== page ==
Skip to comments.Young admirer defies father to attend Worcester firefighter’s wake
Posted on 12/15/2011 8:32:13 AM PST by ConservativeStatement
He was under strict orders not to leave the house after school. But 11-year-old Jared Flanders neatly knotted his tie, climbed on his bike and went to pay his last respects to fallen Worcester firefighter Jon Davies at a funeral home down the street yesterday.
Jared didnt know the hero jake who died after rushing into a blazing triple-decker last week. Yet, the boys kind-hearted salute lifted the spirits of firefighters attending Davies wake.
(Excerpt) Read more at bostonherald.com ...
Then why tie the article to the boy attending the funeral?
Here's a wild guess.....
Because that's where he went.
Nobody has called for a vote on this yet, but if there were a poll I’d vote “you are wrong.”
Well ya - so the father was a jerk as I said. It would be one thing if the kid went to some wild party but instead he went to the funeral of a fire fighter who died in the line of duty. The father is a jerk as I said.
Because the boy did leave the house, in defiance of his father’s instructions. That is why both facts are tied together.
Fact #1: The boy attended a fire fighter’s funeral to pay his respects. This would have been (unequivocally) a good thing, except that Fact #1 is tied to fact #2.
Fact #2: The boy defied his father’s instructions about not leaving the home (without asking permission to attend the funeral) in order to attend the funeral.
??? Because that is what he did. That IS the story, it isn't tied to the story.
You are projecting another part to the story that is not stated or alluded to in any way.
So, the father is a “jerk” only because you find the son’s disobedience acceptable in this instance?
That’s the reasoning of a child.
I have an 11 year old, but she doesn't have her own cell phone. If I called the house to check on her while she was grounded and should have arrived home from school alone, it would be moment of terror.
Thank you michelle.
This is one funny thread. First, we don’t know why the boy was not to leave the house. Nothing in the story indicates in any way the father knew of the funeral and the son’s intenetion to go to it. In fact, based on the dad’s reaction, it was clear he did not know the son intended to go to the funeral. Second, the story is about a young boy who cared enough about a stranger to break a rule and go pay his respects. The story is about the heart of the boy, not the rule he broke. Finally, if anyone here has somehow deduced that the father is a jerk, then they have not read nor understood the story. How is it that a boy could be raises with such moral courage and a big heart, and be raised by a “jerk.” That is completely inconsistent with the actions of the boy, and the further understanding of the father.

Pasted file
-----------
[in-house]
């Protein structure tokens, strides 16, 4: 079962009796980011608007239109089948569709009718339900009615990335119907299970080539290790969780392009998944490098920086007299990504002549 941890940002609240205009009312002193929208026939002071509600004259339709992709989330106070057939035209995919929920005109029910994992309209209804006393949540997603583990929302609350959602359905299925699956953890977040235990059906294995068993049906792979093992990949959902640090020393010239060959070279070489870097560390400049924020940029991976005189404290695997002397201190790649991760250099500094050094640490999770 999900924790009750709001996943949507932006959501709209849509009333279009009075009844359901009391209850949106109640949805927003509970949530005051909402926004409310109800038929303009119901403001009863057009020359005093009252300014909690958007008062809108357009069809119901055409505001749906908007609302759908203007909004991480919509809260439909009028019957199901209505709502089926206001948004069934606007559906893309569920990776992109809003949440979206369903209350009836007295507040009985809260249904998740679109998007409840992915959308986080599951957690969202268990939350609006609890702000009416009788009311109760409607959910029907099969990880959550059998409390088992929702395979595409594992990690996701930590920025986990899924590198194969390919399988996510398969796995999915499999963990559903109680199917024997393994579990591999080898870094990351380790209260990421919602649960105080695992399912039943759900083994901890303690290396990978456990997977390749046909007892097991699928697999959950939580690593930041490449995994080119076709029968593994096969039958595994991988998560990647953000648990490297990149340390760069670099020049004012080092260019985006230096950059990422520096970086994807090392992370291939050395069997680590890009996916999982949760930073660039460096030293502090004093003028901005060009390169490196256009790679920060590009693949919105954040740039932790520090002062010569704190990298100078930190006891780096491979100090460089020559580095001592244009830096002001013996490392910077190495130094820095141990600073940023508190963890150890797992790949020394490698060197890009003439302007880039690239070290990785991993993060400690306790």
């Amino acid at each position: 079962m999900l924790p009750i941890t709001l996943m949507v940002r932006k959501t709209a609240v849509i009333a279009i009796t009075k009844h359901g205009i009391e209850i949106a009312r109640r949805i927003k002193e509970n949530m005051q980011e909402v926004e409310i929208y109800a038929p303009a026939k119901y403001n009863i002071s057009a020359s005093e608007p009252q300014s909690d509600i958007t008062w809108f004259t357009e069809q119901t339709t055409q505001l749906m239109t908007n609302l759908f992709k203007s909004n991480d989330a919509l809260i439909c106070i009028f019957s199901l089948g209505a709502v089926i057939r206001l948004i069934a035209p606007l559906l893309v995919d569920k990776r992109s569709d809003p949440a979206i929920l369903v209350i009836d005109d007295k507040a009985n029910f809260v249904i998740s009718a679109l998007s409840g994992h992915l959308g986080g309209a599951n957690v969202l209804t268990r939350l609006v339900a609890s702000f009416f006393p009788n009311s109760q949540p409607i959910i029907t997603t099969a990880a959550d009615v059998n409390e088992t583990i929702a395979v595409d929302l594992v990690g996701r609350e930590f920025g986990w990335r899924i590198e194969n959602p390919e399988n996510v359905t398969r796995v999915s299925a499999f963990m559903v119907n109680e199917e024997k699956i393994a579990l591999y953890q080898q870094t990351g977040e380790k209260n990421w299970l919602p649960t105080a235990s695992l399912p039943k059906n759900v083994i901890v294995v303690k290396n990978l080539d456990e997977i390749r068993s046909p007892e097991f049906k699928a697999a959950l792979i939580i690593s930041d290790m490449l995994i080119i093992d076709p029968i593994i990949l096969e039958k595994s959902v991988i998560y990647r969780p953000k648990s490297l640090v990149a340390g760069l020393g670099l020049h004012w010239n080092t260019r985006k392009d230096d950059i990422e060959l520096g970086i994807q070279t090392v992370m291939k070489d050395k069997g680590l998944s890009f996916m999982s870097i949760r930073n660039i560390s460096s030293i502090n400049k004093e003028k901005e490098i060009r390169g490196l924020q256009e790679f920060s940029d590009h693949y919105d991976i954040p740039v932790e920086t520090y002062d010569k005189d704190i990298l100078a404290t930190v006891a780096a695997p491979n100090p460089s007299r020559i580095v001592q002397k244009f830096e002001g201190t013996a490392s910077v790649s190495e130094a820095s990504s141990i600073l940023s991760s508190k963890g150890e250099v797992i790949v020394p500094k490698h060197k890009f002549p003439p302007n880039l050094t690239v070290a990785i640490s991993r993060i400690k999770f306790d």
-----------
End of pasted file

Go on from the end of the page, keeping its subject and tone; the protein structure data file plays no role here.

Okay, you’re right. Father was right. Son was wrong. Great role model for the kid.
Okay, you’re right. Father right. Son wrong. Great role model for the kid.
Again. You’re right. Father right. Son wrong. Great role model for the kid.
More significant is why you would arrogate to yourself the authority anonymously to "call out" a father for maintaining discipline over his child.
Didn’t. So okay, you’re right. The father was right. The kid was wrong. Great role model teaching from the father.
My daughter, when she got home from school and I wasn't there, had to check in and let me know she was home. And, on most days, she was not to go anywhere until I got home. She wasn't in trouble and she never thought she was. For us it was a matter of safety and if she was going anywhere I wanted to know who was picking her up, what time, etc.
This young man must have some pretty wonderful parents to raise a boy with such a big kind heart. And smart!!! He knows how to tie a tie from a book? And how to fly a helicopter? Wow! Sure beats spending his time with a video game!
Power to the parents, and thanks for posting.
Every time I have some faith in the intelligence of people I get an argument like yours. Thanks for the reply.
This year my son takes the bus home from school. I was nervous about him coming home to an empty house, but it has worked out well. His grades have gone up. Once he gets home, the rule is don’t leave the house, because we live off a busy road. Plus, he has homework which needs to get done before soccer. He calls me at work when he gets home, as he did on this day. He mentioned the helicopters flying over the house for the funeral on that busy road a quarter-mile away. I didn’t know he was going to pay his respects for the firefighter, but I know why he did. His half-brother had committed suicide after coming home from Iraq in August and we had just flown back from that service. It was still on his mind.
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